The Incredible History of the Misnamed Panama Hat

In 1908, President Theodore Roosevelt travelled to Central America to inspect the construction of the Panama Canal. While there, he was given a toquilla straw hat, made in Ecuador, which he wore constantly. Images of the President in his “Panama hat” were splashed across newspapers around the globe. The media and the public couldn’t get enough. The Panama hat became the fashion of the day.
Artisanal weaving of the Panama hat can be traced back to 1630, in the provinc-es of Guayas and Manabi, on the coast of Ecuador. This is the only region in the world where the Carludovica Palm grows. The toquillales are harvested, stripped, boiled, dried, and then weavers from local villages come to choose only the best materials for their craft. The process of weaving a single hat can take days, weeks, or even months. The finer the weave, the longer it takes, the higher quali-ty of hat. Hats are graded and priced based on the number of weaves in a square inch. The process is completed by washing, bleaching, molding, ironing and pressing into the final hat form.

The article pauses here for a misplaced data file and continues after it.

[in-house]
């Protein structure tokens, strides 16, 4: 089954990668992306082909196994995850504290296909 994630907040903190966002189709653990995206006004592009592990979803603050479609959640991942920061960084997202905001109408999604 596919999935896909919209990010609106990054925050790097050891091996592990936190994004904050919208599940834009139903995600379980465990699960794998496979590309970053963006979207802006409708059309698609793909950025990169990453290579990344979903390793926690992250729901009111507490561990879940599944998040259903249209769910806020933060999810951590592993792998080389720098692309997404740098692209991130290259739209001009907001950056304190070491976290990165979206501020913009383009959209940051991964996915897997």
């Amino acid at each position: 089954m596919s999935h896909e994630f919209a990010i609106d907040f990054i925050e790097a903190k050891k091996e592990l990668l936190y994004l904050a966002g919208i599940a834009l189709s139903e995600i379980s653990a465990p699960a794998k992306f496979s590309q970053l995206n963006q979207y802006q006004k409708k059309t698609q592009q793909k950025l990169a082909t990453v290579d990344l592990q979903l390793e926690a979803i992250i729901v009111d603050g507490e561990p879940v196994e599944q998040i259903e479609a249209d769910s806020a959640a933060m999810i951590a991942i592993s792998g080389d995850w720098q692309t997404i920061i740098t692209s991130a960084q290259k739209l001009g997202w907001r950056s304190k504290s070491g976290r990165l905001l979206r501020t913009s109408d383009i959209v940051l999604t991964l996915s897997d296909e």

In 2012, the weaving of the Panama hat was named to the UNESCO List of the Intangible Cultural Heritage of Humanity. You can now support this tradition by purchasing a genuine Panama hat from HM Flagler & Co.



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